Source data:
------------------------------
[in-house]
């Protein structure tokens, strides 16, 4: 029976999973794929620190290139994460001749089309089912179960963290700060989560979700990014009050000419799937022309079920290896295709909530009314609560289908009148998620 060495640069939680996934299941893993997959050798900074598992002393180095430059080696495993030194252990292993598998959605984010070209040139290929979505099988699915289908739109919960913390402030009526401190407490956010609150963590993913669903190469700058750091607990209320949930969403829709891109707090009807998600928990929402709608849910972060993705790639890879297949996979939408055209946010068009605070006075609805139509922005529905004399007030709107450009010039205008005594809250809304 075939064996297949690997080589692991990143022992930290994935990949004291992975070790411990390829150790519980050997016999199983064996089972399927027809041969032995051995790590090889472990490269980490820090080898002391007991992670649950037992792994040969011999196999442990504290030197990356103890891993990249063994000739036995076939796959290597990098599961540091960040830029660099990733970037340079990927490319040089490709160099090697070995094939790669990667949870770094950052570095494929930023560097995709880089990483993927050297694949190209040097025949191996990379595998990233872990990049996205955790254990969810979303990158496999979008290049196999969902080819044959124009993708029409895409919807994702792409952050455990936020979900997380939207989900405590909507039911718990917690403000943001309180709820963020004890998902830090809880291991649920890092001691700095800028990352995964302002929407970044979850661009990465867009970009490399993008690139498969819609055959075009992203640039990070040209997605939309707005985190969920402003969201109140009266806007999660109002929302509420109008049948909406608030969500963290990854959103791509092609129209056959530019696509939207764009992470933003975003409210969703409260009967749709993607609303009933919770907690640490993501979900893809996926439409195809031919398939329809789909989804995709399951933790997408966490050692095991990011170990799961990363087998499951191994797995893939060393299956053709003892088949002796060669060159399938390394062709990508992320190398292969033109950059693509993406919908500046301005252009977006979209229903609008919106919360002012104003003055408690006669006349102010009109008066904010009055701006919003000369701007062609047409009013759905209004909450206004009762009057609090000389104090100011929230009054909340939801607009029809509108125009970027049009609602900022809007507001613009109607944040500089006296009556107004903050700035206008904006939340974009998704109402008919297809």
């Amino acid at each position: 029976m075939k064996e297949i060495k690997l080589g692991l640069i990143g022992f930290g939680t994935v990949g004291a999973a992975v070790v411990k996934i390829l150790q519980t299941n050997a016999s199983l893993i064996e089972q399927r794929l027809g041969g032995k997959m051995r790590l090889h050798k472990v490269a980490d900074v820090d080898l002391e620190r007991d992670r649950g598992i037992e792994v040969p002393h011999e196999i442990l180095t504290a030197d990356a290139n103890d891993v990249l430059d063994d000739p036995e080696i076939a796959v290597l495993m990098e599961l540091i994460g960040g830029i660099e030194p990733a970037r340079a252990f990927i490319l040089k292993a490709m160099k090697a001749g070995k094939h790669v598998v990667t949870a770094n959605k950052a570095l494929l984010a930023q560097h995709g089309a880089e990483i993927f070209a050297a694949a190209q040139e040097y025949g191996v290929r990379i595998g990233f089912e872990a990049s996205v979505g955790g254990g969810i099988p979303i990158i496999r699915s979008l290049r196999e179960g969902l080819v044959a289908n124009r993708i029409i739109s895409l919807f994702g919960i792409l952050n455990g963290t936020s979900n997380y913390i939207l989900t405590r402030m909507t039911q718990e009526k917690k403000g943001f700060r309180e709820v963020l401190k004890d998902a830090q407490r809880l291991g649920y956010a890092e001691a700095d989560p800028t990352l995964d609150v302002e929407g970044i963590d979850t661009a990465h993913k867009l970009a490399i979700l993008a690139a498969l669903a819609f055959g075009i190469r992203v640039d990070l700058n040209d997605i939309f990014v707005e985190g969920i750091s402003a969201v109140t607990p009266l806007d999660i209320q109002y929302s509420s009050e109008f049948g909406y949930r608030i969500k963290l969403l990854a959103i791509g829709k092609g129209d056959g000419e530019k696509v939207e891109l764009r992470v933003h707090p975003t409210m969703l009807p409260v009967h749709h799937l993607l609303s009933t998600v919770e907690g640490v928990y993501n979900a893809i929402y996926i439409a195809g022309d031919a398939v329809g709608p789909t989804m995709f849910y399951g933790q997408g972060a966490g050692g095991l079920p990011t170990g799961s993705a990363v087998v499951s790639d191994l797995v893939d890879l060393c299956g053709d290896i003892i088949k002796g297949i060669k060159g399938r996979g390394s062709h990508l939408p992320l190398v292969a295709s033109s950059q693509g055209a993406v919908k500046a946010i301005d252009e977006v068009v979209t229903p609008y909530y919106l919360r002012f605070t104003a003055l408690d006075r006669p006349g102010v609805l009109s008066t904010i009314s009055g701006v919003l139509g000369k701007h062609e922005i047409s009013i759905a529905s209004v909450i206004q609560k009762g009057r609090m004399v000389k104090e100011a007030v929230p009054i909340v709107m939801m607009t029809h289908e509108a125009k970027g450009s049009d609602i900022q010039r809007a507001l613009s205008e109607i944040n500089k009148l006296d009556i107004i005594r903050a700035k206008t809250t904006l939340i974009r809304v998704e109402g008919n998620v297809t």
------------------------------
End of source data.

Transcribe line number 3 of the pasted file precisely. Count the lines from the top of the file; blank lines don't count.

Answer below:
């Amino acid at each position: 029976m075939k064996e297949i060495k690997l080589g692991l640069i990143g022992f930290g939680t994935v990949g004291a999973a992975v070790v411990k996934i390829l150790q519980t299941n050997a016999s199983l893993i064996e089972q399927r794929l027809g041969g032995k997959m051995r790590l090889h050798k472990v490269a980490d900074v820090d080898l002391e620190r007991d992670r649950g598992i037992e792994v040969p002393h011999e196999i442990l180095t504290a030197d990356a290139n103890d891993v990249l430059d063994d000739p036995e080696i076939a796959v290597l495993m990098e599961l540091i994460g960040g830029i660099e030194p990733a970037r340079a252990f990927i490319l040089k292993a490709m160099k090697a001749g070995k094939h790669v598998v990667t949870a770094n959605k950052a570095l494929l984010a930023q560097h995709g089309a880089e990483i993927f070209a050297a694949a190209q040139e040097y025949g191996v290929r990379i595998g990233f089912e872990a990049s996205v979505g955790g254990g969810i099988p979303i990158i496999r699915s979008l290049r196999e179960g969902l080819v044959a289908n124009r993708i029409i739109s895409l919807f994702g919960i792409l952050n455990g963290t936020s979900n997380y913390i939207l989900t405590r402030m909507t039911q718990e009526k917690k403000g943001f700060r309180e709820v963020l401190k004890d998902a830090q407490r809880l291991g649920y956010a890092e001691a700095d989560p800028t990352l995964d609150v302002e929407g970044i963590d979850t661009a990465h993913k867009l970009a490399i979700l993008a690139a498969l669903a819609f055959g075009i190469r992203v640039d990070l700058n040209d997605i939309f990014v707005e985190g969920i750091s402003a969201v109140t607990p009266l806007d999660i209320q109002y929302s509420s009050e109008f049948g909406y949930r608030i969500k963290l969403l990854a959103i791509g829709k092609g129209d056959g000419e530019k696509v939207e891109l764009r992470v933003h707090p975003t409210m969703l009807p409260v009967h749709h799937l993607l609303s009933t998600v919770e907690g640490v928990y993501n979900a893809i929402y996926i439409a195809g022309d031919a398939v329809g709608p789909t989804m995709f849910y399951g933790q997408g972060a966490g050692g095991l079920p990011t170990g799961s993705a990363v087998v499951s790639d191994l797995v893939d890879l060393c299956g053709d290896i003892i088949k002796g297949i060669k060159g399938r996979g390394s062709h990508l939408p992320l190398v292969a295709s033109s950059q693509g055209a993406v919908k500046a946010i301005d252009e977006v068009v979209t229903p609008y909530y919106l919360r002012f605070t104003a003055l408690d006075r006669p006349g102010v609805l009109s008066t904010i009314s009055g701006v919003l139509g000369k701007h062609e922005i047409s009013i759905a529905s209004v909450i206004q609560k009762g009057r609090m004399v000389k104090e100011a007030v929230p009054i909340v709107m939801m607009t029809h289908e509108a125009k970027g450009s049009d609602i900022q010039r809007a507001l613009s205008e109607i944040n500089k009148l006296d009556i107004i005594r903050a700035k206008t809250t904006l939340i974009r809304v998704e109402g008919n998620v297809t």